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Freezing and Drying Vegetables and Herbs

Parsnips, horseradish, kale and salsify can over winter in the garden. Carrots, beets and turnips can stay in the ground until there is a hard frost. Once items are harvested, process as soon as possible and use the best of the crop for freezing.

Vegetables that may be kept in the freezer very well include Broccoli, brussel sprouts,

cauliflower, chard, corn, herbs, kale, peas, sweet pipes, pumpkin, rhubarb, spinach, winter

squash, sweet potatoes, tomatoes and zucchini. No special equipment is needed for freezing

but consult a reputable source for the method needed and safe storage time.

Now is a good time to pot up foliage herbs that you want to try indoors as a house plant for the

winter. Herbs with a high water content like basil, chives, mint, dill, and cilantro can be frozen on a cookie sheet, then stored in bags afterwards. Raw herbs will keep frozen for about eight months.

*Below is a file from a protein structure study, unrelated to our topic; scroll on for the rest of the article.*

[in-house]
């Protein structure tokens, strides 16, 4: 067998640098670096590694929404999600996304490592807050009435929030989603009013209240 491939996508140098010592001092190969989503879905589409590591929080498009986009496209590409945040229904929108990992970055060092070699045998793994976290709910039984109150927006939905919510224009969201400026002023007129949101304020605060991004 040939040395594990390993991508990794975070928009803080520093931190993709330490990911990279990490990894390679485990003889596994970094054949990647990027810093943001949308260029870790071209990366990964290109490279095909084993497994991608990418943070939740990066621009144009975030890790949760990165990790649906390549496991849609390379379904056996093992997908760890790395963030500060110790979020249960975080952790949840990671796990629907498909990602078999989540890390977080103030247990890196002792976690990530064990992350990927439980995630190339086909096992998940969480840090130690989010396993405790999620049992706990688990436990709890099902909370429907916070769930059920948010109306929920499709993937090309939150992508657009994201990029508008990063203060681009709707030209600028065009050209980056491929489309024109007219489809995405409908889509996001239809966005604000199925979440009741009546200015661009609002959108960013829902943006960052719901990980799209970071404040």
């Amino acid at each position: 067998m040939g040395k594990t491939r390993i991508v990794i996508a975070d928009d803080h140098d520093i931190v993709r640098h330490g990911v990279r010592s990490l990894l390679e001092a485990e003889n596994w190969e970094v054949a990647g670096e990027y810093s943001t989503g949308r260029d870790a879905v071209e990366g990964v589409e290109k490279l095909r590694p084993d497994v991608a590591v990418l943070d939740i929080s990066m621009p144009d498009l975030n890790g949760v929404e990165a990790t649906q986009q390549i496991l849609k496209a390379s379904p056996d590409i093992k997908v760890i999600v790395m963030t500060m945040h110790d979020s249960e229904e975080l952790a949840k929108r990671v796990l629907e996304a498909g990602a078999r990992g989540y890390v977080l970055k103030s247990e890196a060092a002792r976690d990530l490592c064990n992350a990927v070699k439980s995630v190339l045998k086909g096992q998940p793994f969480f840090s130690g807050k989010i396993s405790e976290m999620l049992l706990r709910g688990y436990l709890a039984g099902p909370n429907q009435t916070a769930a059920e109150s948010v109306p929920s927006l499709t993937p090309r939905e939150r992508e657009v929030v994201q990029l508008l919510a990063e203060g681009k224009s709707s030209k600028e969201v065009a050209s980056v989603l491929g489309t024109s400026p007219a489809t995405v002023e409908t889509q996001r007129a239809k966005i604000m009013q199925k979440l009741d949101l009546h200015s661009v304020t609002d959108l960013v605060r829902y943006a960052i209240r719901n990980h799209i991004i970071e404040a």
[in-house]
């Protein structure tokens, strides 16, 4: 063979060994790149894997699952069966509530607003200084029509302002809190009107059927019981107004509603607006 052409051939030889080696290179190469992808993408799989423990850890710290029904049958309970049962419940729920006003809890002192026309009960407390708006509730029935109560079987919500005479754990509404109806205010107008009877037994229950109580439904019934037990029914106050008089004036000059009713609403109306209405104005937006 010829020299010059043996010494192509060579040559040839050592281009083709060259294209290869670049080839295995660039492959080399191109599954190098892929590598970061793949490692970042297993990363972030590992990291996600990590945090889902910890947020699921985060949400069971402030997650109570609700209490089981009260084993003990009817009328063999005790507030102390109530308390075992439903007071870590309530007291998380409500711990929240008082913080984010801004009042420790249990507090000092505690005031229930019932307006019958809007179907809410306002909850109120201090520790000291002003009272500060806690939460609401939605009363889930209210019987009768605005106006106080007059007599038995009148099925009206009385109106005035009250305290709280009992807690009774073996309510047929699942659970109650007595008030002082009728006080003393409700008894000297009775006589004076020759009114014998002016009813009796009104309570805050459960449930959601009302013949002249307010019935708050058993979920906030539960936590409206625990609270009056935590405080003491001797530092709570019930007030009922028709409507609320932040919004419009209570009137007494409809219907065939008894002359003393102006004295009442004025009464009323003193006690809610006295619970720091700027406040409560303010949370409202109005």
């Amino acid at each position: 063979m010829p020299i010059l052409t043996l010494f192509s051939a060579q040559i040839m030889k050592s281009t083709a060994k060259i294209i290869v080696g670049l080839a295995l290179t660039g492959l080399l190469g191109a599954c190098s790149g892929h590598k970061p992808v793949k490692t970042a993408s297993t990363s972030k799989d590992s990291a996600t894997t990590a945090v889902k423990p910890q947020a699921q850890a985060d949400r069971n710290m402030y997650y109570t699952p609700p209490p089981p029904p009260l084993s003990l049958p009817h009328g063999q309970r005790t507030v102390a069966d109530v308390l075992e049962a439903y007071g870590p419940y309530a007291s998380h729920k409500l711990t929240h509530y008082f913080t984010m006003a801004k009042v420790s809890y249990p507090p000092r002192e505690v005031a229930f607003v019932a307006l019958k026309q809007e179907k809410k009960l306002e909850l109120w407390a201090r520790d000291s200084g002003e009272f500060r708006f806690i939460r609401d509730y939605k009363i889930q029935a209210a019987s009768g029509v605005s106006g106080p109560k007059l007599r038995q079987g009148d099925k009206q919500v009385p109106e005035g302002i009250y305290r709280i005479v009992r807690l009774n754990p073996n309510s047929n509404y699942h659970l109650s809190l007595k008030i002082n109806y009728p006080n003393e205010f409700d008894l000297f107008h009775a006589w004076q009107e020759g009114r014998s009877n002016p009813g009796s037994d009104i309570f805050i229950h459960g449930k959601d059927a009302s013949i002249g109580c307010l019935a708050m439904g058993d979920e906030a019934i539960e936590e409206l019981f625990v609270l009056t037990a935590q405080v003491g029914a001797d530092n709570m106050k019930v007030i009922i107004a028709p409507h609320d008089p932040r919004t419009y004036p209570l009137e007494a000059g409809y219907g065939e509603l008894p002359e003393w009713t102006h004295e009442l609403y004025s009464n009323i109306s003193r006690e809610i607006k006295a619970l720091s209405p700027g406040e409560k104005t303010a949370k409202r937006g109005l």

To dry herbs, pick a three to six inch tip. Remove any spoiled foliage and rinse away dirt lightly

with a spray. Dry the herbs quickly between sheets of paper towel. Spread the herbs on a

screening lined with cheese cloth or on cheese cloth in a basket. Herbs that can be pick in long

enough branches to be tied loosely together may be hung upside down to dry. Store in a dry

well ventilated, warm dark from to dry. In ten days to two weeks when leaves are cracking dry,

strip them from the stem and pack whole into small jars for kitchen use.

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